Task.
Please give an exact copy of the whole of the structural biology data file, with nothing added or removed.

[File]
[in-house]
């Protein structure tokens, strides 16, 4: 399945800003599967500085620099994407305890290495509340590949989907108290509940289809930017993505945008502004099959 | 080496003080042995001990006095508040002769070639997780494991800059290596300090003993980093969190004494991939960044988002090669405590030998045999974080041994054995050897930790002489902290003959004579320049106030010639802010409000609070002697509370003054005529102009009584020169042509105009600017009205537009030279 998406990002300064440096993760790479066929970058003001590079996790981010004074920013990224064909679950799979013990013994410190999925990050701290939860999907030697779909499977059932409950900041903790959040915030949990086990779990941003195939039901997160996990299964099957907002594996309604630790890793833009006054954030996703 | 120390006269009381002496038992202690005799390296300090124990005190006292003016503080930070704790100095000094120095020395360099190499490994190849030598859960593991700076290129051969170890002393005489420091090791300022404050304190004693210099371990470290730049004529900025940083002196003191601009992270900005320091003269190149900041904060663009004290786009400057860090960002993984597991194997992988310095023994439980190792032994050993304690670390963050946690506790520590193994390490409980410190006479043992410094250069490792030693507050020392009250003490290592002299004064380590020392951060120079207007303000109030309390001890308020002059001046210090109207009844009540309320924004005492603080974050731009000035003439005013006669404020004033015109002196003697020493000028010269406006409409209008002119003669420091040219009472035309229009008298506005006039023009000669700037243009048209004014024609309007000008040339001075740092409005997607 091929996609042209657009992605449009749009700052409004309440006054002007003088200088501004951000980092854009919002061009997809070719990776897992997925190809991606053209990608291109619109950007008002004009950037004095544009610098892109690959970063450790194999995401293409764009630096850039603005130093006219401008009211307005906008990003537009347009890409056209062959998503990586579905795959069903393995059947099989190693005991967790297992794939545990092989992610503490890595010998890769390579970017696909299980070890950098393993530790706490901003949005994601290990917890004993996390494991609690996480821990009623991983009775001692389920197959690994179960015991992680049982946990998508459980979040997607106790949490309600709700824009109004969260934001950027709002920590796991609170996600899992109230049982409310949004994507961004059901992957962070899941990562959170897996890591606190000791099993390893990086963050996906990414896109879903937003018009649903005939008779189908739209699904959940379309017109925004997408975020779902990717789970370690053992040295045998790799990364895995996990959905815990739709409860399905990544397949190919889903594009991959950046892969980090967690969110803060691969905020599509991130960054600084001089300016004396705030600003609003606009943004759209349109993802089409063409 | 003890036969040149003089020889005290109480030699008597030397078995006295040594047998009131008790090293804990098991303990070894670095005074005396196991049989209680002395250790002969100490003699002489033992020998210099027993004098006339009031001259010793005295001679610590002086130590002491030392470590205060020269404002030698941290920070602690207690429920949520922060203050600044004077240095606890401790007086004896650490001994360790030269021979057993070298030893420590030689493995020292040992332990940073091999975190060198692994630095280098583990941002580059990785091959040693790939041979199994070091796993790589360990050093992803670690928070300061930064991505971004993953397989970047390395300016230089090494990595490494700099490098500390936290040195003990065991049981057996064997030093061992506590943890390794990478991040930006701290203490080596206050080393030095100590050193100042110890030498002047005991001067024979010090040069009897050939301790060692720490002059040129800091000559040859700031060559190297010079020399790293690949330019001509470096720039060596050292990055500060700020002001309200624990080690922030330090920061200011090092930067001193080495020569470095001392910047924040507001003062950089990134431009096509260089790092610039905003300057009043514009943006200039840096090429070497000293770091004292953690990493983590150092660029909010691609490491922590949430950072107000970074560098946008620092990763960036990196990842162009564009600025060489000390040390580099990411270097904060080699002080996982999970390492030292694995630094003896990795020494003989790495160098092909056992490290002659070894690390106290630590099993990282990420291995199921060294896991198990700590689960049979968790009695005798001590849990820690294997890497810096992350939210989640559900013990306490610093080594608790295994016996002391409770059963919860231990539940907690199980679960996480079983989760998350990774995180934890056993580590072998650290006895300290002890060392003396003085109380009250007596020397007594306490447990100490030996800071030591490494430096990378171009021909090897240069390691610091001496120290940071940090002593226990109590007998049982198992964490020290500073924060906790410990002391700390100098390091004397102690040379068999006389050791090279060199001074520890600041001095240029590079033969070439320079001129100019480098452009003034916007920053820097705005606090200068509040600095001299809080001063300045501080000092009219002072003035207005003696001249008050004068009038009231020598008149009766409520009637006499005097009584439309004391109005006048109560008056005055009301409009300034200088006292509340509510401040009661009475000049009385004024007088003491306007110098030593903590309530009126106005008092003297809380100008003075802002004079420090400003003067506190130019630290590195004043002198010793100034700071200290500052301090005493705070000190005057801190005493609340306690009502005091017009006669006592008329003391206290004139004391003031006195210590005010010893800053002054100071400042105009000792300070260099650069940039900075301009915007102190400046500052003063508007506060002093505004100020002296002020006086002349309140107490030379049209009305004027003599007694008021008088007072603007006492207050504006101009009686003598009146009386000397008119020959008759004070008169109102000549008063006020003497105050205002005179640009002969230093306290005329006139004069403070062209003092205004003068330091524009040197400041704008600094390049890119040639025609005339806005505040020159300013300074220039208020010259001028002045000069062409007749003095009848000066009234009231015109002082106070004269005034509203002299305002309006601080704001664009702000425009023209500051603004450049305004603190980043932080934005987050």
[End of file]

[in-house]
């Protein structure tokens, strides 16, 4: 399945800003599967500085620099994407305890290495509340590949989907108290509940289809930017993505945008502004099959 | 080496003080042995001990006095508040002769070639997780494991800059290596300090003993980093969190004494991939960044988002090669405590030998045999974080041994054995050897930790002489902290003959004579320049106030010639802010409000609070002697509370003054005529102009009584020169042509105009600017009205537009030279 998406990002300064440096993760790479066929970058003001590079996790981010004074920013990224064909679950799979013990013994410190999925990050701290939860999907030697779909499977059932409950900041903790959040915030949990086990779990941003195939039901997160996990299964099957907002594996309604630790890793833009006054954030996703 | 120390006269009381002496038992202690005799390296300090124990005190006292003016503080930070704790100095000094120095020395360099190499490994190849030598859960593991700076290129051969170890002393005489420091090791300022404050304190004693210099371990470290730049004529900025940083002196003191601009992270900005320091003269190149900041904060663009004290786009400057860090960002993984597991194997992988310095023994439980190792032994050993304690670390963050946690506790520590193994390490409980410190006479043992410094250069490792030693507050020392009250003490290592002299004064380590020392951060120079207007303000109030309390001890308020002059001046210090109207009844009540309320924004005492603080974050731009000035003439005013006669404020004033015109002196003697020493000028010269406006409409209008002119003669420091040219009472035309229009008298506005006039023009000669700037243009048209004014024609309007000008040339001075740092409005997607 091929996609042209657009992605449009749009700052409004309440006054002007003088200088501004951000980092854009919002061009997809070719990776897992997925190809991606053209990608291109619109950007008002004009950037004095544009610098892109690959970063450790194999995401293409764009630096850039603005130093006219401008009211307005906008990003537009347009890409056209062959998503990586579905795959069903393995059947099989190693005991967790297992794939545990092989992610503490890595010998890769390579970017696909299980070890950098393993530790706490901003949005994601290990917890004993996390494991609690996480821990009623991983009775001692389920197959690994179960015991992680049982946990998508459980979040997607106790949490309600709700824009109004969260934001950027709002920590796991609170996600899992109230049982409310949004994507961004059901992957962070899941990562959170897996890591606190000791099993390893990086963050996906990414896109879903937003018009649903005939008779189908739209699904959940379309017109925004997408975020779902990717789970370690053992040295045998790799990364895995996990959905815990739709409860399905990544397949190919889903594009991959950046892969980090967690969110803060691969905020599509991130960054600084001089300016004396705030600003609003606009943004759209349109993802089409063409 | 003890036969040149003089020889005290109480030699008597030397078995006295040594047998009131008790090293804990098991303990070894670095005074005396196991049989209680002395250790002969100490003699002489033992020998210099027993004098006339009031001259010793005295001679610590002086130590002491030392470590205060020269404002030698941290920070602690207690429920949520922060203050600044004077240095606890401790007086004896650490001994360790030269021979057993070298030893420590030689493995020292040992332990940073091999975190060198692994630095280098583990941002580059990785091959040693790939041979199994070091796993790589360990050093992803670690928070300061930064991505971004993953397989970047390395300016230089090494990595490494700099490098500390936290040195003990065991049981057996064997030093061992506590943890390794990478991040930006701290203490080596206050080393030095100590050193100042110890030498002047005991001067024979010090040069009897050939301790060692720490002059040129800091000559040859700031060559190297010079020399790293690949330019001509470096720039060596050292990055500060700020002001309200624990080690922030330090920061200011090092930067001193080495020569470095001392910047924040507001003062950089990134431009096509260089790092610039905003300057009043514009943006200039840096090429070497000293770091004292953690990493983590150092660029909010691609490491922590949430950072107000970074560098946008620092990763960036990196990842162009564009600025060489000390040390580099990411270097904060080699002080996982999970390492030292694995630094003896990795020494003989790495160098092909056992490290002659070894690390106290630590099993990282990420291995199921060294896991198990700590689960049979968790009695005798001590849990820690294997890497810096992350939210989640559900013990306490610093080594608790295994016996002391409770059963919860231990539940907690199980679960996480079983989760998350990774995180934890056993580590072998650290006895300290002890060392003396003085109380009250007596020397007594306490447990100490030996800071030591490494430096990378171009021909090897240069390691610091001496120290940071940090002593226990109590007998049982198992964490020290500073924060906790410990002391700390100098390091004397102690040379068999006389050791090279060199001074520890600041001095240029590079033969070439320079001129100019480098452009003034916007920053820097705005606090200068509040600095001299809080001063300045501080000092009219002072003035207005003696001249008050004068009038009231020598008149009766409520009637006499005097009584439309004391109005006048109560008056005055009301409009300034200088006292509340509510401040009661009475000049009385004024007088003491306007110098030593903590309530009126106005008092003297809380100008003075802002004079420090400003003067506190130019630290590195004043002198010793100034700071200290500052301090005493705070000190005057801190005493609340306690009502005091017009006669006592008329003391206290004139004391003031006195210590005010010893800053002054100071400042105009000792300070260099650069940039900075301009915007102190400046500052003063508007506060002093505004100020002296002020006086002349309140107490030379049209009305004027003599007694008021008088007072603007006492207050504006101009009686003598009146009386000397008119020959008759004070008169109102000549008063006020003497105050205002005179640009002969230093306290005329006139004069403070062209003092205004003068330091524009040197400041704008600094390049890119040639025609005339806005505040020159300013300074220039208020010259001028002045000069062409007749003095009848000066009234009231015109002082106070004269005034509203002299305002309006601080704001664009702000425009023209500051603004450049305004603190980043932080934005987050």